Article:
A few years ago, about midstream in our growth as a parish, I was interviewed at our Blue Bell location by Father Rick Romero. Sometime during the interview, Father asked me about why I didn’t work harder to promote or identify with the ISM movement. I said very directly that I really could care less about the ISM Movement. I qualified my comment with, “I truly believe that if I continue to build a great parish, and reach a level of success that I intend, it will reflect far more kindly on the movement in ways that my lip service could ever offer.” I still feel that way to this day.
After almost thirteen years, Saint Miriam Parish & Friary has continued to flourish. We operate a vibrant parish, a progressive STEAM school, a hospitable Friary, a historic cemetery, and soon we will announce another acquisition to our corporate structure as well as two additional direct outreach centers. Through our many outreaches, including our Award-winning Blessing Bag Program that has reached well over 5,000 persons experiencing homelessness, as of this writing, including their pet companions, with food, warm socks, scarves, we offer hope. We always strive to look outward to find where God will lead us next; our mission truly begins at the dismissal.
Saint Miriam may be located within one of the richest counties in Pennsylvania, but our mission extends to the some of the poorest and most in need regions of our greater SMSA. As of this writing, we own and care for, as good stewards, 12.5 acres and will soon develop our last 3-acre parcel into an outreach like no other in the county. Our budget this year is just shy of 1 million dollars with all entities combined. This is nothing short of a minor miracle since we have only been around since the spring of 2008 and we also reside within one of the most conservative Roman Catholic Dioceses in the country. Since our founding, in a small chapel within a Jewish Reconstructionist Synagogue in Philadelphia, the Archdiocese of Philadelphia has tried to thwart our mission many times, directly and indirectly, even once sending out a ‘pastoral letter’ from Archbishop Chaput to be read from the pulpit in each of their 233 parishes informing them of ‘our false catholicity’! Despite these efforts, we have continued to strengthen because we have never once strayed from our mission.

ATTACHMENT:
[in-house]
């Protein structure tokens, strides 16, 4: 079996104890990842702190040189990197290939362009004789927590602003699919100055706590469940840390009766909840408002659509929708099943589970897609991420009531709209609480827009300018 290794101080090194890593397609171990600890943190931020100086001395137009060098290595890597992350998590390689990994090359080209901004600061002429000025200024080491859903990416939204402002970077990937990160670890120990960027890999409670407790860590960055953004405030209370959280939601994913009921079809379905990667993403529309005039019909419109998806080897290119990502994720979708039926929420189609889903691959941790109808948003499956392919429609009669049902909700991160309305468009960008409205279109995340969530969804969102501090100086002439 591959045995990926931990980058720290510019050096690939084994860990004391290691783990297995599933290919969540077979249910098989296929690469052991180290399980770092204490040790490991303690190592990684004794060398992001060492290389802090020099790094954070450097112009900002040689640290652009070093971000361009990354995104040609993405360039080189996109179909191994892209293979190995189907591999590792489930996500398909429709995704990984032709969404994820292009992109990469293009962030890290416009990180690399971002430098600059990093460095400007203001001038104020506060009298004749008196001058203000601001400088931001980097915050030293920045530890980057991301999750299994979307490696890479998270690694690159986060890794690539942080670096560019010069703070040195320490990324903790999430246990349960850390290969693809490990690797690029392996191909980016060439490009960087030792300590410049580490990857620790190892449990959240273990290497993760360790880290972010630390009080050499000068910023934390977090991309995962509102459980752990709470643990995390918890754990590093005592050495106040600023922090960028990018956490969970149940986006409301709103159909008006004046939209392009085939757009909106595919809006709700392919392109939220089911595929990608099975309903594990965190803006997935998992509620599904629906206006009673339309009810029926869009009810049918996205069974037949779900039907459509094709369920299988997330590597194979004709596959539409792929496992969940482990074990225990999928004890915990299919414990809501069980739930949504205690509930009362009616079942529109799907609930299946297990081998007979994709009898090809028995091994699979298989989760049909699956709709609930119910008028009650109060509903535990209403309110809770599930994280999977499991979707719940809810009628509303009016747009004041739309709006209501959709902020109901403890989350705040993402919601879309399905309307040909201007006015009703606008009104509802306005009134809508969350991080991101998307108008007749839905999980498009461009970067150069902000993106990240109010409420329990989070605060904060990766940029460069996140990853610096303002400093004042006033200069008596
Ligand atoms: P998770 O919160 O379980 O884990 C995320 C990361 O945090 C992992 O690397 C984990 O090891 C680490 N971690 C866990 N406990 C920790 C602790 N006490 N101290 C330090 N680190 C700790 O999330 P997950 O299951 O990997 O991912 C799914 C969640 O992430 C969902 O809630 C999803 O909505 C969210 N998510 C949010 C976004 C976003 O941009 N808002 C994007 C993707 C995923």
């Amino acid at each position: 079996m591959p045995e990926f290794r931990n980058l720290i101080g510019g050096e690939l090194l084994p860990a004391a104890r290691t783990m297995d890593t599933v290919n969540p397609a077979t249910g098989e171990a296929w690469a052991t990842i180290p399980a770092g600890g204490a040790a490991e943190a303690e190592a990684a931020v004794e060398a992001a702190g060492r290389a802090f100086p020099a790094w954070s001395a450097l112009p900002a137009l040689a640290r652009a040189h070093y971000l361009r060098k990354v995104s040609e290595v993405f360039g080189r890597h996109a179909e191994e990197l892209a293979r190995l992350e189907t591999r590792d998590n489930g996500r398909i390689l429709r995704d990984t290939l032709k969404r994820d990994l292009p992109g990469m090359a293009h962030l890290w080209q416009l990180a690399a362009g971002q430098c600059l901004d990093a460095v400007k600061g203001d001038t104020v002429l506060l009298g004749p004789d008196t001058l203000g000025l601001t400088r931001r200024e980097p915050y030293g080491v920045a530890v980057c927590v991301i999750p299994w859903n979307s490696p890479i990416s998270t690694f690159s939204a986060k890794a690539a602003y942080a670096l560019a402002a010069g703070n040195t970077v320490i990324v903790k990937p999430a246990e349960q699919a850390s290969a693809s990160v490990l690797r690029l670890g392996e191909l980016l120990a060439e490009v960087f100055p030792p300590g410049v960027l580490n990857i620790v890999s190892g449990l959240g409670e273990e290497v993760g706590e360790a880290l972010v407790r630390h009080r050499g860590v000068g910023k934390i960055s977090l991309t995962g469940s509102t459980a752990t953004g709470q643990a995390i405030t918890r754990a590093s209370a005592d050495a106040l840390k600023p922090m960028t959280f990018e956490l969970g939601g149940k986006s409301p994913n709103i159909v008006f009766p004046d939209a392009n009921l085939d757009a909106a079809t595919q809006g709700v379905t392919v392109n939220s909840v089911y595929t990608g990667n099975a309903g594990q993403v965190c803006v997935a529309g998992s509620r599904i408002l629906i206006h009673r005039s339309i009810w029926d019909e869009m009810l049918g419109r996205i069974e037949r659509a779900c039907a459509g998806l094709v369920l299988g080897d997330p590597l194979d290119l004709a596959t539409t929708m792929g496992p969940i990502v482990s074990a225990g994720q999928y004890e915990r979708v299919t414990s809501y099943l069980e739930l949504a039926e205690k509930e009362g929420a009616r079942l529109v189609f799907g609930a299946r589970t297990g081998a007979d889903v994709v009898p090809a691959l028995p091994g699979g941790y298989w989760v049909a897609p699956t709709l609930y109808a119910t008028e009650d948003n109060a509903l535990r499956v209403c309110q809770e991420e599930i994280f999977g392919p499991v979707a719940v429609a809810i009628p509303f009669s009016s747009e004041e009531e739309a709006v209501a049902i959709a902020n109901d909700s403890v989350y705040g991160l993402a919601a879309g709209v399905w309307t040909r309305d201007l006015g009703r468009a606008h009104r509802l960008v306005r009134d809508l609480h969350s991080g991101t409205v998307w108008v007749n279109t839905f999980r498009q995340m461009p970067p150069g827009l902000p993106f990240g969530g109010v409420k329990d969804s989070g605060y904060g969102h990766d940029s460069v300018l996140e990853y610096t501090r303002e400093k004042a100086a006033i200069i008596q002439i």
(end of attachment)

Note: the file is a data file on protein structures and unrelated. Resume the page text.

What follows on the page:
I will be the first to admit that it has not been easy; we have invested a lot, lost a lot, and made voluminous mistakes on the journey, some by own hand as pastor, but we have surpassed every goal and we are proud of what we have created. I pray there is much more to come, but that will be in God’s hand. And, I am sure that one day my position as pastor will yield to a life elsewhere. I regret none of it. We have built a wonderful place.
It is also no secret that I can be rather demanding, exacting in nature, and some might say a ‘real ass’. I ordain very few as Bishop of our diocese, I do ‘transition’ (if you read this as fire or let go and you’d be correct) many a priest and deacon, and I like things a certain way. I say I am exacting; others might argue that’s nice for please do it my way or get out! I was once asked at bishop’s conference how we did it; how did we grow to what we are and all that we have? I replied, and stated clearly, that it was a lot of God, sacrifice by everyone, including ordained and lay ministry team members, and clean restrooms. In my worldview, everyone must work and work hard, everyone must tithe and give to the ministry of the church, and if the bathrooms smell, we are aren’t paying good enough attention. That outlook has resulted in a higher turnover, perhaps, but we’ve kept our mission sound. I am well aware of my limitations and my emotional outbursts, but I know, too, that I have become a better leader and softened over the years, and that some of what makes me good at my job is also what makes people tire of me, as well. It is as if my gifts have a double-edged sword. I pray I become even better before my time as pastor ends, but to change me would be to disregard all we built; it is an enigma in many ways, but aren’t we all?